When you put James Patterson near a pad of paper, you get movies like "Kiss the Girls," or television shows like ABC's "Women's Murder Club." But more than anything, you get books: rows and rows and rows of books. More, it seems, than even James Patterson can count. He says he has "no idea" how many titles he's authored.
For the record, the number is 48, unless a new one has come out since this piece started that we don't know about.
"I don't do the counting," he said. "But every once in a while someone will hit me with one of these statistics. And I go, 'Oh, that's interesting.'"
Interesting that James Patterson has sold nearly 150 million books. Interesting that has had more No. 1 bestsellers in the past five years than John Grisham, Tom Clancy, JK Rowling and Dan Brown combined. Very interesting that last year, one out of every thirty-five books sold was a Patterson title.
'The Pages Turn Themselves'
How is he so prolific? Patterson, who writes by hand, says he gets up early to work.
"I think what I do is put together a good story," Patterson said.
Millions agree. This blunt, supremely confident man is the creator of the wildly popular Alex Cross crime novels. Two of them, "Kiss the Girls" and "Along Came Spider," were turned into Morgan Freeman movies.
He also writes the "Women's Murder Club" novels, now a television series. And lately he has been focusing on books for teenagers with his "Maximum Ride" series.
The main characters of these three series are a black man, a group of women and children with wings — a pretty diverse mix from this white 60 year-old writer.
"I wish we could evolve to this a little bit … the similarities between us are a lot more than the differences and we seem to really be just blowing up the differences and forgetting about the similarities," Patterson said.
If his protagonists are different, the books all share a style that is distinctly Patterson: direct and to the point. He writes in short chapters that can be just a page or two long.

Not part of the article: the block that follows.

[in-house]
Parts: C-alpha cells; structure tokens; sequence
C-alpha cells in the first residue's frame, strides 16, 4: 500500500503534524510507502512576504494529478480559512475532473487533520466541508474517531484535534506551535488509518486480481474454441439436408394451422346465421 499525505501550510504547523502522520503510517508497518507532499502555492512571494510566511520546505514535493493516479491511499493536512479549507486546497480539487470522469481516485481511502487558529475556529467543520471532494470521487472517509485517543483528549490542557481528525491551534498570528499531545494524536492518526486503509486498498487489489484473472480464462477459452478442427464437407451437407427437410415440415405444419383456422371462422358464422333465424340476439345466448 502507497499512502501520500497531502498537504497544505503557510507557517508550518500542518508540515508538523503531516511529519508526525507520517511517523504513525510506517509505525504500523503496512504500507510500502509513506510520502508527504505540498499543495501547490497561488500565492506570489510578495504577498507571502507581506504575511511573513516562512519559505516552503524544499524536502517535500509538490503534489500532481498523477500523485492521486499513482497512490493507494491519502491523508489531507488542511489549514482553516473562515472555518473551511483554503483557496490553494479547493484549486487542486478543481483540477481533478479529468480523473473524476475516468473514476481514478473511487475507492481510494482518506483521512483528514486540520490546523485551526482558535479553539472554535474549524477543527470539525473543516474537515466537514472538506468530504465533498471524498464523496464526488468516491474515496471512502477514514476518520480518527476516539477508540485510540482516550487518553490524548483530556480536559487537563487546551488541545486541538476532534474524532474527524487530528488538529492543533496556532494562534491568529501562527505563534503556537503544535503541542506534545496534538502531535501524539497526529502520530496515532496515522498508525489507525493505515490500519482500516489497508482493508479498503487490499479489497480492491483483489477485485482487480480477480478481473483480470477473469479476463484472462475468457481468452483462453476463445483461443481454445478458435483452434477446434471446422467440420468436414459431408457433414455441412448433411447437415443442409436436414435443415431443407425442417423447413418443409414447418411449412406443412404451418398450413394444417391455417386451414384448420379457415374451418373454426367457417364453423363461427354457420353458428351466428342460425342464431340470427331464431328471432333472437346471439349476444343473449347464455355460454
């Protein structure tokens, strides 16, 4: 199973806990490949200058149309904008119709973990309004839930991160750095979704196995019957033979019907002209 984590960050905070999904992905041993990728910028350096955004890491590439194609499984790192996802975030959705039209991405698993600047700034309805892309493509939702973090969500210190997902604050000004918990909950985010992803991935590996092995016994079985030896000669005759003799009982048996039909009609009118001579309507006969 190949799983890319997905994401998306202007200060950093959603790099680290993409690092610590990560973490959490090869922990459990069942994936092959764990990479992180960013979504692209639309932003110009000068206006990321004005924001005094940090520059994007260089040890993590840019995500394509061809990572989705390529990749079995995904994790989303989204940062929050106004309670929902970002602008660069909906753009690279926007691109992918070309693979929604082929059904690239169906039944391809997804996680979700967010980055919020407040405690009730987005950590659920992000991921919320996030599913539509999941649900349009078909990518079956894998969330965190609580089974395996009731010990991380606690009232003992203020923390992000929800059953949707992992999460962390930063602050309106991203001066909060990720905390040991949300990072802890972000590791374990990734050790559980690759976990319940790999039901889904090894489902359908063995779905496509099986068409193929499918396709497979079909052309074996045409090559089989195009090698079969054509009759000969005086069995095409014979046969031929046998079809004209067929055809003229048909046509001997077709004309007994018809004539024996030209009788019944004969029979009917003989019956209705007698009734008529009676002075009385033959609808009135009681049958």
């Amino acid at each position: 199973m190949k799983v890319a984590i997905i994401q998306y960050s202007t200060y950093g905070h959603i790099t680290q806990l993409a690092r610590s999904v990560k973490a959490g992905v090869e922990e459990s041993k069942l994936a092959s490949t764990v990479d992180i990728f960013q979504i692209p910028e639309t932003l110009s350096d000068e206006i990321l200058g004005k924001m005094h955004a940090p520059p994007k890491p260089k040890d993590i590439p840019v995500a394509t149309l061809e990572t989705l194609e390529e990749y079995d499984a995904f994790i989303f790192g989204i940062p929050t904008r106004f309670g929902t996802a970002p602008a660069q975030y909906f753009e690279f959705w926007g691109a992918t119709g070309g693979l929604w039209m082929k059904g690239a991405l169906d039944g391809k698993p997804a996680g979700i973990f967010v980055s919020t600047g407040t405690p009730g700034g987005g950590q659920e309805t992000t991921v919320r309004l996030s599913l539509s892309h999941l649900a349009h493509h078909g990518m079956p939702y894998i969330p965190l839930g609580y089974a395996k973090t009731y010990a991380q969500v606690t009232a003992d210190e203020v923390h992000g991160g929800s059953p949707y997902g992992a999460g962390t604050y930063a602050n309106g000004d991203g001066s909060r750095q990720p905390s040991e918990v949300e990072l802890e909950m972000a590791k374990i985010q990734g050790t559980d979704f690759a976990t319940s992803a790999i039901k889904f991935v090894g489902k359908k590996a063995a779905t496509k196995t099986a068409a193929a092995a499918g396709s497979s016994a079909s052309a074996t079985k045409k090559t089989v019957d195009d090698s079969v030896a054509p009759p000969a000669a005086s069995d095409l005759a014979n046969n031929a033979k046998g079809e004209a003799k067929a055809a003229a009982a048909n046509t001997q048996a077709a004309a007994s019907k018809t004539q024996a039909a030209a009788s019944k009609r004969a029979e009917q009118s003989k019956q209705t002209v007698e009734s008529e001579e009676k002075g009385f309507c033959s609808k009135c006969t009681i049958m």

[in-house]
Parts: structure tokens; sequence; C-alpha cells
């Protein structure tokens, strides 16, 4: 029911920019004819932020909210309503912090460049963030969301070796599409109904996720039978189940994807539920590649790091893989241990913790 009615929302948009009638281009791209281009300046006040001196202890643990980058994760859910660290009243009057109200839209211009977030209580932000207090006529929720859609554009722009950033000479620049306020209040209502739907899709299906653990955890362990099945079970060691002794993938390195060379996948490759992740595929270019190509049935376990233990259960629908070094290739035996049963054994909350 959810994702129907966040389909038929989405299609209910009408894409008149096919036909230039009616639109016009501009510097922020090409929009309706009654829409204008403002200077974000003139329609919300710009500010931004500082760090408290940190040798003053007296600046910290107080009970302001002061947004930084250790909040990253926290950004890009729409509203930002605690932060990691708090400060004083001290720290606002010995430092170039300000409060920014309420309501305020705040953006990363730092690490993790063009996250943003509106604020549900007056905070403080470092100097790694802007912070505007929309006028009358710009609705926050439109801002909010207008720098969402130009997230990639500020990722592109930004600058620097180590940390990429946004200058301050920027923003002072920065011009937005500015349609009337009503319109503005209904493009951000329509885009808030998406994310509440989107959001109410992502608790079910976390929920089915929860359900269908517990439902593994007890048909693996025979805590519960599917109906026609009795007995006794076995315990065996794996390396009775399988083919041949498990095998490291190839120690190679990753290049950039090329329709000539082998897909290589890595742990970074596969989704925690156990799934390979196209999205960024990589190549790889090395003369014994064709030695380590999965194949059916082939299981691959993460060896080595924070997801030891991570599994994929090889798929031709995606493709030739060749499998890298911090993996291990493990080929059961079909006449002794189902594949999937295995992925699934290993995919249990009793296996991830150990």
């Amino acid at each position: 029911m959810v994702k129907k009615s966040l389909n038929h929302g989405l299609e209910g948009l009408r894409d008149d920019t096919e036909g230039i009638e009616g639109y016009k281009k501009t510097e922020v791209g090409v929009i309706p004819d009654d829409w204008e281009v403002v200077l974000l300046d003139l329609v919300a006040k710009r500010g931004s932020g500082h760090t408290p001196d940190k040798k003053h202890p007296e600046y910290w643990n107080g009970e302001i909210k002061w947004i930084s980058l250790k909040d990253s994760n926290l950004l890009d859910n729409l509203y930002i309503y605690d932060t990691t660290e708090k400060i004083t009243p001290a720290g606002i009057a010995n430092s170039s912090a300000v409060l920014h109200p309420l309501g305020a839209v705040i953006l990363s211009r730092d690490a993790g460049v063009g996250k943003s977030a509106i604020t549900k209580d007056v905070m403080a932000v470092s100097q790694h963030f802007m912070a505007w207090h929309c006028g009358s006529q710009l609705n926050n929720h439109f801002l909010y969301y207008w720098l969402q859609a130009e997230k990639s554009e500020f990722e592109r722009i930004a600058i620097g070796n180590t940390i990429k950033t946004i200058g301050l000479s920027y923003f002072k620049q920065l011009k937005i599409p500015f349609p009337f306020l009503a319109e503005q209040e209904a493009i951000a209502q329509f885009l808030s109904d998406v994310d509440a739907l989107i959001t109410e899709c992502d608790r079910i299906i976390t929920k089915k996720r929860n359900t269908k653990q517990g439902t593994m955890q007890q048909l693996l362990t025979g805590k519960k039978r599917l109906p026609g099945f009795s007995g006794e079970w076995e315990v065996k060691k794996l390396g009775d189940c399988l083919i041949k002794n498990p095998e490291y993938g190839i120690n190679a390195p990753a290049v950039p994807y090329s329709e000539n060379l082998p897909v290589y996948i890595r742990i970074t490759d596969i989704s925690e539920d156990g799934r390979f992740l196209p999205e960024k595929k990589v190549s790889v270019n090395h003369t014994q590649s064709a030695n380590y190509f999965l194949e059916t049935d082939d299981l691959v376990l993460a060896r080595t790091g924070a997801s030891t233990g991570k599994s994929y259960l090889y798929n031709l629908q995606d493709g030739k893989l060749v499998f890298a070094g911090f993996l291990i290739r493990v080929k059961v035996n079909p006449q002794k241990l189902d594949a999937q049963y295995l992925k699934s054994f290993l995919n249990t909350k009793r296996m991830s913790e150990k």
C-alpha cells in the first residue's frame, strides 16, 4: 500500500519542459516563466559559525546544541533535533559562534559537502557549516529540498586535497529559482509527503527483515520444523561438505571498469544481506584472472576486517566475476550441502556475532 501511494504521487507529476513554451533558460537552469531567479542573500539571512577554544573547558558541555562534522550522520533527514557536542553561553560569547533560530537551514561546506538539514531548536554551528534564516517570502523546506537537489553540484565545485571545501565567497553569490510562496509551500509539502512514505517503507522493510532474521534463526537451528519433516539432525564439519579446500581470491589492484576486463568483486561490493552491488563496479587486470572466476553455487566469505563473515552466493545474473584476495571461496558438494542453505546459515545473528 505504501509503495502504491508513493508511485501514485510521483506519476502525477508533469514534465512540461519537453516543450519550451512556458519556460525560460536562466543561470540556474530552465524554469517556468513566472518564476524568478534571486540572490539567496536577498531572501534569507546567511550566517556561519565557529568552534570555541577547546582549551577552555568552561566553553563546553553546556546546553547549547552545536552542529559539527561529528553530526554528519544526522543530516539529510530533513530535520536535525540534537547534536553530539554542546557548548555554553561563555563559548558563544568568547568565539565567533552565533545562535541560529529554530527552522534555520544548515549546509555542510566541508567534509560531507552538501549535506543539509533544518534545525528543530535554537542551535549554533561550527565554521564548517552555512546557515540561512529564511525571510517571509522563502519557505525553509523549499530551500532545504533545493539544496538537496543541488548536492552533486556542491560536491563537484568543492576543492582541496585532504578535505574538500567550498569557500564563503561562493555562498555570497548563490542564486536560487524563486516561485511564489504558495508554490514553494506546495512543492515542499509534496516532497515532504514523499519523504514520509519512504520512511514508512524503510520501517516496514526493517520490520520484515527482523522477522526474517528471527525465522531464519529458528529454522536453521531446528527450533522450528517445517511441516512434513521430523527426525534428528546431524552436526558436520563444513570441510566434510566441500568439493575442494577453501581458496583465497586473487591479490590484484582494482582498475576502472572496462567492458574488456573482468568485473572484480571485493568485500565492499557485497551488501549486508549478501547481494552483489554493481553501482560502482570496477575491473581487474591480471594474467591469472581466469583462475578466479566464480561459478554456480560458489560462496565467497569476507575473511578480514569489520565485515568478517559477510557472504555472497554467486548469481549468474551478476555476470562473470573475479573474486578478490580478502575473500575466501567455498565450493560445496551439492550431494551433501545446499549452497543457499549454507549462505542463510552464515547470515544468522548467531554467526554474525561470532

"I'm not going to put in a lot of that detail that a lot of people skim," he explained. "I think it worked well for a lot of people. It would be terrible if all books were that way, but I like it that mine do sort of, you know, the pages sort of turn themselves."
No Writer's Block Here
Patterson's office is strewn with projects in the works. One counter has about 20 yet-to-be-published manuscripts. Some critics have called this a factory, a word Patterson detests.
"If it is a factory, it's a factory where everything is hand-tooled. So it's kind of a Mercedes factory or something."
"This is a 'Cross' book in the making, this is the beginning of an outline for another 'Cross' book," he said, showing us around his office. "I'm not sure what the hell that is. That's an outline for a 'Woman's Murder.' Oh, no, that's a 'Cross.'"
Patterson's outlines are a bit controversial. In a sense, Patterson is writing only so much; he has run out of time to write and has others do it for him. Many of his books are actually written by someone else, after Patterson provides what he calls a detailed outline.